Sri Lanka’s ruling Rajapaksa administration will present its maiden Budget on Tuesday, amid a relentless second wave of COVID-19 that hit the island nation last month. Prime Minister Mahinda Rajapaksa, also the Minister of Finance, will unveil the Budget for the year 2021 in Parliament, and the final vote — after its third reading — is scheduled on December 10.
The Budget assumes significance, coming amid a devastating global pandemic. Sri Lanka’s foreign reserves are under enormous strain in the wake of mounting external debt — the government recently repaid $4.2 billion for this year — while its export and tourism sectors, and worker remittances from abroad, have been severely impacted. The budget comes a year after President Gotabaya Rajapaksa rose to power, promising his voters development and prosperity, and at a time when analysts have warned of a GDP contraction of possibly up to 10%, a low that the country did not experience even during its civil war years.
Meanwhile, the plight of Sri Lanka’s working people has come to the fore.
Not only because of the cluster that broke out at a garment factory near Colombo last month, putting the lives and jobs of several thousand workers at risk, but also because the threat of joblessness looms larger than before. Worker organisations are desperately looking for some respite in the budget, to help them cope.
According to Anton Marcus, joint secretary, Free Trade Zones and General Services Employees Union — representing workers from most of Sri Lanka’s garment factories — some 20,000 workers of the 300,000 employed companies affiliated to Sri Lanka’s Board of Investment have already lost their jobs. “There is a fear of even higher rates of joblessness in the coming months. So about 10 major unions have got together and submitted a proposal for an unemployment benefit insurance scheme. The budget will tell us if the government has taken it into consideration,” he told The Hindu.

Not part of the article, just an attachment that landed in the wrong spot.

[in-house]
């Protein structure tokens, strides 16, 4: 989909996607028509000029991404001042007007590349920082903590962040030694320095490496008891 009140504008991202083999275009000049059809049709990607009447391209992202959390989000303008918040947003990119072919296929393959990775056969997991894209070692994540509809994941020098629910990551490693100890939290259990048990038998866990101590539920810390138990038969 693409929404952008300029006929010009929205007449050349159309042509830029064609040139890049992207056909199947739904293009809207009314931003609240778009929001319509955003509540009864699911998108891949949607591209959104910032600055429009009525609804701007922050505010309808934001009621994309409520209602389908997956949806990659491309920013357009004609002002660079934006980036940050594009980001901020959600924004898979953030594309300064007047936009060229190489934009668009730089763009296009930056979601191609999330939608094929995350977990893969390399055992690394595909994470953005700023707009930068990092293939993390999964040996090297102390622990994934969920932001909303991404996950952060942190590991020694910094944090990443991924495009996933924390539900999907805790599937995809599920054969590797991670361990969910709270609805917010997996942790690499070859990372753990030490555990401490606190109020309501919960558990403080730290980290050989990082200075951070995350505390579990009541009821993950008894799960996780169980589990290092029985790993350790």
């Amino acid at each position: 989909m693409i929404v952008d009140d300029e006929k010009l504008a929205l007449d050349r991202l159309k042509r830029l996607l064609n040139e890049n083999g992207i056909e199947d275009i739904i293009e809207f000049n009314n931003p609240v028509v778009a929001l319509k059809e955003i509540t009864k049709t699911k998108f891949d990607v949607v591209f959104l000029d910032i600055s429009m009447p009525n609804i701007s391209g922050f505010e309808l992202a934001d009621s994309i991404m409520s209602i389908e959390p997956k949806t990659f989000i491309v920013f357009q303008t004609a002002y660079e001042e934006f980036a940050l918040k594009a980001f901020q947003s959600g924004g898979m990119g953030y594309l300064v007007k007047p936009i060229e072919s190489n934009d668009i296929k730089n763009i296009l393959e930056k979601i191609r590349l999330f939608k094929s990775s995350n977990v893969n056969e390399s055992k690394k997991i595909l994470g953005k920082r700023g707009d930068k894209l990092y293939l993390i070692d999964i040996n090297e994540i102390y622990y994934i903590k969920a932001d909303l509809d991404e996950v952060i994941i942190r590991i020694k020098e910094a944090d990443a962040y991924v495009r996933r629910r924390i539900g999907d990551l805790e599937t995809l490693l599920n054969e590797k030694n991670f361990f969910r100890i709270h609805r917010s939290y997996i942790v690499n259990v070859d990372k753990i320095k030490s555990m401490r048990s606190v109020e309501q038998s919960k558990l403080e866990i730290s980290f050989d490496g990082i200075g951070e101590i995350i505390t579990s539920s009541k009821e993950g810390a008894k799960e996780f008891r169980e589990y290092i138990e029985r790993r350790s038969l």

Concerns on job security
Chamila Thushari, of Da Bindu Collective, an organisation working with women employed in the Free Trade Zones, too emphasised the need for the budget to address widespread concerns about job security. “It is very important that the government substantially widens social security. It is essential to allocate money to provide these workers with a cash assistance and essential goods in these bleak times.”
It is not just the garment sector workers who are worried. The over 100,000 workers in tea estates, another vital, foreign exchange- earning sector, are faced with heightened poverty and uncertainty since the pandemic hit. “In January, just ahead of Pongal festival, President Rajapaksa promised to raise their wages to LKR 1,000 a day (roughly ₹400). The demand for 1,000 rupees is now five years old and it is yet to be met. The pandemic has meant fewer days of work and even lesser wages [than the 700 they currently get],” said C. Ganesalingam, convenor of the Movement for Plantation People’s Land Rights. Further, with many hill country youth employed in capital Colombo losing their jobs and returning to the estates, the number of people to feed in each family has increased. “Some families tell us that they have two instead of three meals a day.”
“The pandemic has spared no one. But we have to see how it affects a community that has been neglected and marginalised for several decades. Only a comprehensive policy can help them in the long run. It must factor in job creation, say by ensuring access to agriculture sector, setting up small industries, housing needs, education infrastructure, better health and safety for workers,” he added.
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